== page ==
Being easy to care for and maintain, Aloe marlothii plants are a great addition to any home garden.
This in-depth delve will teach you how to properly care for your Mountain Aloe, including tips and tricks for taking care of its soil, sun exposure, watering, and fertilizing needs.
in this article:
About Aloe marlothii
The Aloe marlothii (Mountain Aloe) is a beautiful succulent plant that belongs to the Asphodelaceae family. Native to South Africa, it has been introduced to many parts of the world as an ornamental plant. It is often used for landscaping and can be found in many gardens worldwide.
The rosette of green leaves is borne on a single stem that becomes more and more prominent with age. The leaves are densely covered in spines at the juvenile stage but less so as adults.
Related Article: Different types of Aloe succulents
|Botanical Name||Aloe marlothii|
|Common Name||Mountain Aloe|
|Bloom color||Red, Yellow|
|Soil||Well-Drained, Loamy, Sandy|
Aloe marlothii Care
Aloe marlothii is a relatively easy plant to care for. It does not require much attention, demanding little from the gardener beyond the basics.
The plant will thrive in full sun. However, it prefers a location that receives at least four hours of direct sunlight daily.
Although it can survive in partial shade as well, it will not grow to be as vigorous.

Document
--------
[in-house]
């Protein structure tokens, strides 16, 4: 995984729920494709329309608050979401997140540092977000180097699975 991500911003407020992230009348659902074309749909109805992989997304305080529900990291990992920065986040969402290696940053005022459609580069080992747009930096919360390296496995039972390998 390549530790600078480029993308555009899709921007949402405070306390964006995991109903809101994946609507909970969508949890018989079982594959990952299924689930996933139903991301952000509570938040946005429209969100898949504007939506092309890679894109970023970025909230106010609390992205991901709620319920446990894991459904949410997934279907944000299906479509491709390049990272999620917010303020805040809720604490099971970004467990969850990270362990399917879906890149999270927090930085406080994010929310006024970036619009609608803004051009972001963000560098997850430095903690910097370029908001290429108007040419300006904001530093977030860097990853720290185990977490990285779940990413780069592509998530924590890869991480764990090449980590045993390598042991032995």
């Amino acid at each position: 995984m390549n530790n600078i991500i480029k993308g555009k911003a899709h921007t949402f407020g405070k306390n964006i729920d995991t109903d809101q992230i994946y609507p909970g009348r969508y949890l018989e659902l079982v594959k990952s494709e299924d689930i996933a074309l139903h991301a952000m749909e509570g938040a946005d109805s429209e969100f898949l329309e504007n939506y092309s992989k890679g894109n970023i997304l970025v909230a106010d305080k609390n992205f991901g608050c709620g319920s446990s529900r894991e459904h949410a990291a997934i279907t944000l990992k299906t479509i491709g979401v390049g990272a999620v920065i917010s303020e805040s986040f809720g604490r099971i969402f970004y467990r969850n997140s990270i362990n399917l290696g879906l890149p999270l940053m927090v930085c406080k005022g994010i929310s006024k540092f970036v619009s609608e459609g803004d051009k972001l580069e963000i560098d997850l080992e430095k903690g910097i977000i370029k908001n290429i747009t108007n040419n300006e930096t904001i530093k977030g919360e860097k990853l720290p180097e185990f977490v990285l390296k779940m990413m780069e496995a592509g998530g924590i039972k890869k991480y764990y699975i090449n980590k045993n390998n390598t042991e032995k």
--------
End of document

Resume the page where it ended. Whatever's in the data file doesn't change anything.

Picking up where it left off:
Aloe marlothii prefers well-drained soil that is sandy or gravelly. It will not tolerate heavy, wet soil or standing water in the root zone.
If your garden does not drain well, use raised beds filled with cactus and succulent potting mix instead of regular potting soil.
The Mountain Aloe does not require a lot of water. In fact, overwatering can lead to root rot or other fungal problems. It is best to allow the soil to dry out between watering.
This may be as little as once every week or two during the hot summer months.
Temperature and Humidity
The Mountain Aloe does best in warm climates. Unfortunately, it will not tolerate temperatures below freezing.
It is best to provide some heat relief from late fall through spring. Ideal temperatures of this Aloe range from 55 to 85 degrees Fahrenheit.
Mountain Aloe does not require a lot of fertilizer. In fact, too much fertilizer can be harmful to the plant. It is best to fertilize once every three months during the growing season at most.
Use a balanced, slow-release fertilizer administered through the water.
The Mountain Aloe is generally a low-maintenance plant. It is best to prune this Aloe if it begins to look unkempt or unhealthy. You can cut off any dead leaves and trim back any dead growth you find on the plant’s surface.
Potting and Repotting Aloe marlothii
Aloe marlothii is a typical aloe plant; and does not need to be repotted very often. In fact, it is best to repot this Aloe only when the roots begin to grow too large for its container.
If you decide to change up its container, choose one with plenty of drainage holes. Again, spring is the best time to undergo this process.